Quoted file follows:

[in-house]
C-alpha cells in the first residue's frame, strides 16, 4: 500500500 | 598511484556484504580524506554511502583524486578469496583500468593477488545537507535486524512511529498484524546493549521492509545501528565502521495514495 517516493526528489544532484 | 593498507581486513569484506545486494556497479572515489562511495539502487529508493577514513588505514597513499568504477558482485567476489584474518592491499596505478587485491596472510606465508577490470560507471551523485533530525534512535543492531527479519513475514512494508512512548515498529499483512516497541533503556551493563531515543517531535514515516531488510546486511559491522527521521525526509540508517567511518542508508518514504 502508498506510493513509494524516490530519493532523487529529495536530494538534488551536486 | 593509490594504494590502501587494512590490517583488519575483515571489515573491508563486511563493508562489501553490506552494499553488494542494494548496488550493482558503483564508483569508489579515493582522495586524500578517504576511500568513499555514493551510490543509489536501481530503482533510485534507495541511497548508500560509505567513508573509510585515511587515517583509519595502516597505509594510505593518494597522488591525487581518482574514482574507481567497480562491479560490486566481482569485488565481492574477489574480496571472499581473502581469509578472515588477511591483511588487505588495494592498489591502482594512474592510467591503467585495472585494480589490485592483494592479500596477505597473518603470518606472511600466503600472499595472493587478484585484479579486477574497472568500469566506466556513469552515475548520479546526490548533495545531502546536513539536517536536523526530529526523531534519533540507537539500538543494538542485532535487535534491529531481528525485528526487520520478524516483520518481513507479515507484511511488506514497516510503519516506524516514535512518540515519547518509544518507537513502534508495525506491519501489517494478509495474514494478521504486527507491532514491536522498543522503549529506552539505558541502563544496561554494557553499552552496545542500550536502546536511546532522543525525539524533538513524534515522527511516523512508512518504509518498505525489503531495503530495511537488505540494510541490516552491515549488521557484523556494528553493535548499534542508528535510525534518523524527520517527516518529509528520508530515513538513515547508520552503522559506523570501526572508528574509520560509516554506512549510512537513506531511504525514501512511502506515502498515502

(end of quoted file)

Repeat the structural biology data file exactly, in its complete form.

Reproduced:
[in-house]
C-alpha cells in the first residue's frame, strides 16, 4: 500500500 | 598511484556484504580524506554511502583524486578469496583500468593477488545537507535486524512511529498484524546493549521492509545501528565502521495514495 517516493526528489544532484 | 593498507581486513569484506545486494556497479572515489562511495539502487529508493577514513588505514597513499568504477558482485567476489584474518592491499596505478587485491596472510606465508577490470560507471551523485533530525534512535543492531527479519513475514512494508512512548515498529499483512516497541533503556551493563531515543517531535514515516531488510546486511559491522527521521525526509540508517567511518542508508518514504 502508498506510493513509494524516490530519493532523487529529495536530494538534488551536486 | 593509490594504494590502501587494512590490517583488519575483515571489515573491508563486511563493508562489501553490506552494499553488494542494494548496488550493482558503483564508483569508489579515493582522495586524500578517504576511500568513499555514493551510490543509489536501481530503482533510485534507495541511497548508500560509505567513508573509510585515511587515517583509519595502516597505509594510505593518494597522488591525487581518482574514482574507481567497480562491479560490486566481482569485488565481492574477489574480496571472499581473502581469509578472515588477511591483511588487505588495494592498489591502482594512474592510467591503467585495472585494480589490485592483494592479500596477505597473518603470518606472511600466503600472499595472493587478484585484479579486477574497472568500469566506466556513469552515475548520479546526490548533495545531502546536513539536517536536523526530529526523531534519533540507537539500538543494538542485532535487535534491529531481528525485528526487520520478524516483520518481513507479515507484511511488506514497516510503519516506524516514535512518540515519547518509544518507537513502534508495525506491519501489517494478509495474514494478521504486527507491532514491536522498543522503549529506552539505558541502563544496561554494557553499552552496545542500550536502546536511546532522543525525539524533538513524534515522527511516523512508512518504509518498505525489503531495503530495511537488505540494510541490516552491515549488521557484523556494528553493535548499534542508528535510525534518523524527520517527516518529509528520508530515513538513515547508520552503522559506523570501526572508528574509520560509516554506512549510512537513506531511504525514501512511502506515502498515502